New to MyHealth?
Manage Your Care From Anywhere.
Access your health information from any device with MyHealth. You can message your clinic, view lab results, schedule an appointment, and pay your bill.
Huntington's disease (HD) is a neurodegenerative disorder characterized by motor, psychiatric, and cognitive symptoms. Due to its diverse manifestations, the scientific community has long recognized the need for sensitive, objective, individualized, and dynamic disease assessment tools. We examined the feasibility of Differential Tractography as a biomarker to evaluate correlation of symptom severity and of HD progression at the individual level. Differential tractography is a novel tractography modality that maps pathways with axonal injury characterized by a decrease of anisotropic diffusion pattern. We recruited sixteen patients scanned at 0-, 6-, and 12-month intervals by diffusion MRI scans for differential tractography assessment and correlated its volumetric findings with the Unified Huntington's Disease Rating Scale (UHDRS). Deterministic fiber tracking algorithm was applied. Longitudinal data was modeled using the generalized estimating equation (GEE) model and correlated with UHDRS scores, in addition to Spearman correlation for cross-sectional data. Our results show that volumes of affected pathways revealed by differential tractography significantly correlated with UHDRS scores in longitudinal data (p-value<0.001), and chronological changes in differential tractography also correlated with the changes in UHDRS (p-value<0.001). This technique opens new clinical avenues as a clinical translational tool to evaluate presymptomatic and symptomatic gene positive individuals. Our results provide support that differential tractography has the potential to be used as a dynamic imaging biomarker to assess at the individual level in a non-invasive manner, disease progression in HD. Critically important, differential tractography proves to be a quantitative tool for following degeneration in presymptomatic patients, with potential applications in clinical trials.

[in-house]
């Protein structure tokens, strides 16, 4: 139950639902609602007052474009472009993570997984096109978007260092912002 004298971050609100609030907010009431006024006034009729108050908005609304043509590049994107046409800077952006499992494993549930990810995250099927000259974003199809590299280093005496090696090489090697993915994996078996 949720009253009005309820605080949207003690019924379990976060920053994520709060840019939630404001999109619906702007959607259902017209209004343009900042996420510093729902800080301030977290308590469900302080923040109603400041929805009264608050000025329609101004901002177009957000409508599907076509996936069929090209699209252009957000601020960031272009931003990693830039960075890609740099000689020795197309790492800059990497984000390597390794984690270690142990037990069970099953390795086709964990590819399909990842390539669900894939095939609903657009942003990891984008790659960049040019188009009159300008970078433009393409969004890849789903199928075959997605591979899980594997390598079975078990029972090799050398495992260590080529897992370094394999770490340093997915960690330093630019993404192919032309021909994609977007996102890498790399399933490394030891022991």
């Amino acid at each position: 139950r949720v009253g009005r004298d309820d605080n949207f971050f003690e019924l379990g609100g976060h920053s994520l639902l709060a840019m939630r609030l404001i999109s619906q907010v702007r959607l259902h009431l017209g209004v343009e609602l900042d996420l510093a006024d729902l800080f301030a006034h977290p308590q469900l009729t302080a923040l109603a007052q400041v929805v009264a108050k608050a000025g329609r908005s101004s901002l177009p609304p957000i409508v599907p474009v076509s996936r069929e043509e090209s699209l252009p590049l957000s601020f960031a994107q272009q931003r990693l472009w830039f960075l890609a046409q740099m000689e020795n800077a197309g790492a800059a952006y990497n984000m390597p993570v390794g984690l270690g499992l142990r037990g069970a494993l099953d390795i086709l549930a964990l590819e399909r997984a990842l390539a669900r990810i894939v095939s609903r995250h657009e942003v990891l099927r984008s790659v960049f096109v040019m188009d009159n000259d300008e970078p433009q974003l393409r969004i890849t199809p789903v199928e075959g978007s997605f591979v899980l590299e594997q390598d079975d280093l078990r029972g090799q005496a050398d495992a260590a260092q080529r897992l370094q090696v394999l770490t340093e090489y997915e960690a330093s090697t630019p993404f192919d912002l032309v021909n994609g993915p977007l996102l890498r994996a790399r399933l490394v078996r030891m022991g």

View details for DOI 10.1016/j.nicl.2022.103062
View details for PubMedID 35671556